Surely SandForce must have had it's fair share of suitors that may have included Intel, Corsair, SanDisk, Western Digital, and others. But it wasn't any of these of solid state drive (SSD) players who rolled the dice on SandForce, and instead it was a company called LSI who scooped up the popular SSD chipset maker. Now the question is, what does the future hold for SandForce and its clients, and in particular OCZ?
Well here's a bit of a shocker. A company called LSI has signed a definitive agreement to acquire SandForce, makers of all those high-speed solid state drive (SSD) controllers that are so popular in the performance category. Most people assumed it would be a company like Intel, or even Corsair who would eventually swoop in and scoop SandForce up, just as OCZ did with Indilinx.
OCZ has finally issued a fix for the BSOD/disconnect issue plaguing its SF-2200 based solid-state drives (SSDs). The problem isn’t limited to OCZ drives alone, but is known to affect drives with Sandforce SF-2200 controllers from other vendors as well. However, OCZ is the first vendor to issue a fix, which comes in form of a firmware update.
Adata is totally stoked about its new high performance XM13 mSATA solid state drive. According to Adata, the XM13 is the fastest SSD in its class and represents the company's "increasingly strong R&D capabilities" while also establishing a firm foundation in the small form factor market. The XM13 uses 25nm MLC NAND flash memory and a modern SandForce chipset.
We didn't come up with that question out of the blue, and we only started wondering about the logistics of such a move after hearing rumors that Intel and SandForce are fast becoming pals. According to news and rumor site Fudzilla, Intel is at the very least seriously considering outfitting some of its high-end solid state drives with SandForce controllers, which would be just another notch -- albeit a very big on -- on SandForce's belt. But that's not all Intel is thinking about.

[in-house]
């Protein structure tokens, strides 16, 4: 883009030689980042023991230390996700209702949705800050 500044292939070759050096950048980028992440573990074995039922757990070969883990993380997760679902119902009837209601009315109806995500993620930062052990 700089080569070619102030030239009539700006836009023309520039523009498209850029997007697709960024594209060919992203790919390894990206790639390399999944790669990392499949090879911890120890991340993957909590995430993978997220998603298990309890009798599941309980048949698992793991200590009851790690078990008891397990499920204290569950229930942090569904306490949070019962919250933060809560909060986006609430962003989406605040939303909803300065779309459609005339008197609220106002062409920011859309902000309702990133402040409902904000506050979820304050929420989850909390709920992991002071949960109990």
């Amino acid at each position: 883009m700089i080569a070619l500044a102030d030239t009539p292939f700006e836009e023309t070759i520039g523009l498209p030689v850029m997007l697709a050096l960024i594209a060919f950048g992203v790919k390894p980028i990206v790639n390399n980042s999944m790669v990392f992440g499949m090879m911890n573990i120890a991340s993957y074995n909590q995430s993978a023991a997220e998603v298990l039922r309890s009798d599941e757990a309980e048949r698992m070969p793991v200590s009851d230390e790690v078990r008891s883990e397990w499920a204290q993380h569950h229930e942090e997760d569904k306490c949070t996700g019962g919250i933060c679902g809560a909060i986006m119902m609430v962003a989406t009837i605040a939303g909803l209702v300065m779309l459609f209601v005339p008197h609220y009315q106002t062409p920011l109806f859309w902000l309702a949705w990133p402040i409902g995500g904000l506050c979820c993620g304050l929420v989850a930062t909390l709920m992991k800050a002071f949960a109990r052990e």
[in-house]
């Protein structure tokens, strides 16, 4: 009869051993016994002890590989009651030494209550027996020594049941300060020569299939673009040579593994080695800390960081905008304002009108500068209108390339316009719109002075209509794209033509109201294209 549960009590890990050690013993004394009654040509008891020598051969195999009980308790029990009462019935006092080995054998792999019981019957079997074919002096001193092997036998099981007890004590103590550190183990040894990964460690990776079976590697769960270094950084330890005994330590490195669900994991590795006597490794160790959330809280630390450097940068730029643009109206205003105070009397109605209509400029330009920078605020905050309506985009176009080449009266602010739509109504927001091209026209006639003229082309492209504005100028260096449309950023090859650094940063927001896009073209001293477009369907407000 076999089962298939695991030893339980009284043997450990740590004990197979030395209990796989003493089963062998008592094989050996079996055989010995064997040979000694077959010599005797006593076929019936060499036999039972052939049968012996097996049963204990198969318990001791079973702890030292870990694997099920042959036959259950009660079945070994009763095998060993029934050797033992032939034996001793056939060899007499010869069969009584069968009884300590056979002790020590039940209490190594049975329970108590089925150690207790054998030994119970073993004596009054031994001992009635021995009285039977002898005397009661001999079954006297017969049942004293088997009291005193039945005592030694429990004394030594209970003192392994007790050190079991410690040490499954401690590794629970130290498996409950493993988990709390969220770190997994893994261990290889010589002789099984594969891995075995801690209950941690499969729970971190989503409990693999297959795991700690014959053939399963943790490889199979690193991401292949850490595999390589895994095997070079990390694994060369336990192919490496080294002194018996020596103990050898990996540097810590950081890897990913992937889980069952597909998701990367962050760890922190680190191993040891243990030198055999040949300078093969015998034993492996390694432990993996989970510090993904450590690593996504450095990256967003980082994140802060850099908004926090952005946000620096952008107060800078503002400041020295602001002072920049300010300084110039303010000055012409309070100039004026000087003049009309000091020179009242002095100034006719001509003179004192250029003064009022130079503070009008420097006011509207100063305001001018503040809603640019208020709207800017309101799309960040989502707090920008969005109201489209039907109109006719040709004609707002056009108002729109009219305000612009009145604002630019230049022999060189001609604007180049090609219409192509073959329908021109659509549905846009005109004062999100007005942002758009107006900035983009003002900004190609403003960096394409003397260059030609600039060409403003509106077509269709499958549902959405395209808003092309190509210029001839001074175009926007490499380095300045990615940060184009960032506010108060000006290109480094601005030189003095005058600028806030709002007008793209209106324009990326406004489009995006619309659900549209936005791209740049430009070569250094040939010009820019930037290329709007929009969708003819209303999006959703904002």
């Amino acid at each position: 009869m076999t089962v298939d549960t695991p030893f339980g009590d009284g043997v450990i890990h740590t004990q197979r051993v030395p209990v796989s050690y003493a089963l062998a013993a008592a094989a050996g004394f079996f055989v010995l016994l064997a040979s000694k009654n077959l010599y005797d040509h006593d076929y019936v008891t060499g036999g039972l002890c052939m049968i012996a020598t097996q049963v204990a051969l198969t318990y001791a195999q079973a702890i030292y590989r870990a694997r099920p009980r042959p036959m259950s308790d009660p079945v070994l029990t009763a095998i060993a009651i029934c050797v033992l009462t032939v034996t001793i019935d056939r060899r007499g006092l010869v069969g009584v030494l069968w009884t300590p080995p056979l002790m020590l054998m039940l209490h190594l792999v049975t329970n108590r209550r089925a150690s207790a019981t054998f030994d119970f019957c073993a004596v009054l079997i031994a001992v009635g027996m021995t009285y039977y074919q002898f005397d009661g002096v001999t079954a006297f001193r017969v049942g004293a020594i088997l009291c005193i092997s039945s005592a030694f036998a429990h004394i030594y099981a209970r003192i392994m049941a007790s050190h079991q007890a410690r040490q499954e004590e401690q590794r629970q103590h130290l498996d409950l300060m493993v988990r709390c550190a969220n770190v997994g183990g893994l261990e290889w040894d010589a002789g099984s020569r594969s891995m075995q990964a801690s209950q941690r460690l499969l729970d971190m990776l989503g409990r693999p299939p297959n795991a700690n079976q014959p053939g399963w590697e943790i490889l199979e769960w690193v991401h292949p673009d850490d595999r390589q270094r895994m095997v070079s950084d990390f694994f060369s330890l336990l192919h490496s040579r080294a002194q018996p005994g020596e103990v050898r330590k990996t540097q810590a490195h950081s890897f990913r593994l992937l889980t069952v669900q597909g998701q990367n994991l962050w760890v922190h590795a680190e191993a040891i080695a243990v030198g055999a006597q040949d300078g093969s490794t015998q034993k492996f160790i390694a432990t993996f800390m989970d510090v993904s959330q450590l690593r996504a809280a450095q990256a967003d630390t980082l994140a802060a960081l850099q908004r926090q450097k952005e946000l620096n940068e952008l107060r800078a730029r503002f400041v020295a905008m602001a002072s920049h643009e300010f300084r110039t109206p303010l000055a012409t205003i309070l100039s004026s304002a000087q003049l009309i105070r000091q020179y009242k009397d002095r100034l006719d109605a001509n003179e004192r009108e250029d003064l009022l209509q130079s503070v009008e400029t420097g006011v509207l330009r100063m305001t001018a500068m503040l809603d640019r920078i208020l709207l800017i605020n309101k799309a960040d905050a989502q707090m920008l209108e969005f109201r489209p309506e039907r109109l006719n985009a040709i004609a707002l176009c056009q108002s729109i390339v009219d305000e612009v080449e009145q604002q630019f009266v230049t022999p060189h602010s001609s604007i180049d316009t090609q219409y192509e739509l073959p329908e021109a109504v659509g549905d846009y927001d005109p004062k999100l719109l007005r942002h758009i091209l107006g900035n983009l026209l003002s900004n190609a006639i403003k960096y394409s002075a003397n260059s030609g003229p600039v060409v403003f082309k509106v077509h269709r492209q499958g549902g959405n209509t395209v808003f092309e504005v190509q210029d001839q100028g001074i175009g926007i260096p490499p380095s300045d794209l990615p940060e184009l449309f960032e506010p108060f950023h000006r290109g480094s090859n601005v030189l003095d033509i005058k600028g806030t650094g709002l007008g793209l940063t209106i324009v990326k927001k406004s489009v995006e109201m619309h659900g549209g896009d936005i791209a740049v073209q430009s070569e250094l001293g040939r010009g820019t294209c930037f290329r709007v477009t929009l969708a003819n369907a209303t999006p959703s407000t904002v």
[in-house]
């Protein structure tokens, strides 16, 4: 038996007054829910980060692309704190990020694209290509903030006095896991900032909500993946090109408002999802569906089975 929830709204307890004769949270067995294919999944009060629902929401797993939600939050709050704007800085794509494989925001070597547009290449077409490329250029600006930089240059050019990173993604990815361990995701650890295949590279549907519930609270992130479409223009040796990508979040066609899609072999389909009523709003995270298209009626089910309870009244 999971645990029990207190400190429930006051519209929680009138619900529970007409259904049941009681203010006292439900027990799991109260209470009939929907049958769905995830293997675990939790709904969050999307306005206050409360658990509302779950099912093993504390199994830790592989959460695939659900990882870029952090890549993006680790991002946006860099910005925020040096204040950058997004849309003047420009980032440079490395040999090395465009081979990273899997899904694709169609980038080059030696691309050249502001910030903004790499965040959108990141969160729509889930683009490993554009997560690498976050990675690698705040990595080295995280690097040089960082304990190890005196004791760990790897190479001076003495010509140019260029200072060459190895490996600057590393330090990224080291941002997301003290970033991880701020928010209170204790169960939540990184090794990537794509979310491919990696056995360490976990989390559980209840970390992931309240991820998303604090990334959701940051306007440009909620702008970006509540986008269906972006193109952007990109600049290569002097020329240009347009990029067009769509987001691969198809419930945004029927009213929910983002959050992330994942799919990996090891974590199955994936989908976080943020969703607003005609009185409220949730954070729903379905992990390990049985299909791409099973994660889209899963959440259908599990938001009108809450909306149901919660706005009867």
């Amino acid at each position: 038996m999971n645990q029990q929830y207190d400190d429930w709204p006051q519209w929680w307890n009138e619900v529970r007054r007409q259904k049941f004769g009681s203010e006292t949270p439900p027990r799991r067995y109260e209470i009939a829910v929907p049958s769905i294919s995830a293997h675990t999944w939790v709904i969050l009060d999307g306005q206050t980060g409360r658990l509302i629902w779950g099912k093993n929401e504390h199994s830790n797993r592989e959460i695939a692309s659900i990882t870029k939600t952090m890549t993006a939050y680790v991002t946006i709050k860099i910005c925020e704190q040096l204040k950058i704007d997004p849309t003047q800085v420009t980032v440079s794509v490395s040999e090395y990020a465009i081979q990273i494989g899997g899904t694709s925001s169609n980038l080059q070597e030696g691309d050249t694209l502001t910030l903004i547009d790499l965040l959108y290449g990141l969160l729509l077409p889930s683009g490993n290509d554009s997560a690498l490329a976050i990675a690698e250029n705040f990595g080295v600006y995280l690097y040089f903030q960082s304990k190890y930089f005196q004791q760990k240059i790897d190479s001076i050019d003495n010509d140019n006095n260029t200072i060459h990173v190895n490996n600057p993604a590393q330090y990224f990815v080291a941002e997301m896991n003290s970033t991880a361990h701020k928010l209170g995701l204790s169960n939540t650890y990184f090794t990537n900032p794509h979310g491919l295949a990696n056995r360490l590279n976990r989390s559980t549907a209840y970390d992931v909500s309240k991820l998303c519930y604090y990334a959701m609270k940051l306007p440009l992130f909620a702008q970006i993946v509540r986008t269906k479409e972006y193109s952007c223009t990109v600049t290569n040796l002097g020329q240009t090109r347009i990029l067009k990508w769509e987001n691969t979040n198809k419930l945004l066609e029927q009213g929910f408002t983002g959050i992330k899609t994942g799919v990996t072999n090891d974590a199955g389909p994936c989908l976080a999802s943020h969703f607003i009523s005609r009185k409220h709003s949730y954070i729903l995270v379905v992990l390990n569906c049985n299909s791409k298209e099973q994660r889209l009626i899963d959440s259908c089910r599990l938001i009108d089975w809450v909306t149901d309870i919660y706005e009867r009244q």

This isn’t Patriot’s first rodeo. The company’s Torqx drive (reviewed September 2009) was one of the best Indilinx SSDs on the market for a while, and the Inferno (October 2010) was a perfectly cromulent first-gen SandForce drive, only lagging behind those SF-1200-based SSDs with specially tweaked “Max IOPS” firmware. The Wildfire (a name that actually seems like a step down from Inferno) is Patriot’s first SF-2281-based drive, and we put the 120GB version through its paces.
Any fears we had that the OCZ Vertex 3’s speeds were due solely to some voodoo magic or secret deal with SandForce were unfounded. OWC’s Mercury Extreme Pro 6G—a product name that contains three too many buzzwords—goes toe to toe with the Vertex 3 in nearly every benchmark, and exceeds it in some.
OCZ already ships two drives with the blazing-fast SF-2281 controller—the Vertex 3 and the firmware-tweaked Max IOPS Vertex 3. So, why a third? Like its predecessors the Agility and Agility 2, the Agility 3 is OCZ’s “mainstream” SSD for this generation. So what distinguishes it from the Vertex 3, and is there any reason to buy it?
SandForce has built quite a name for itself by building high-end solid state drive controllers employed in a number of enthusiast level SSDs, and the company doesn't show any signs of slowing down. After launching its second generation SF-2200 (SATA 6Gbps) and SF-2100 (SATA 3Gbps) chipsets earlier this year, SandForce says it's now prepared to demonstrate a prototype SSD built with Toshiba's 24nm multi-level cell (MLC) NAND flash memory.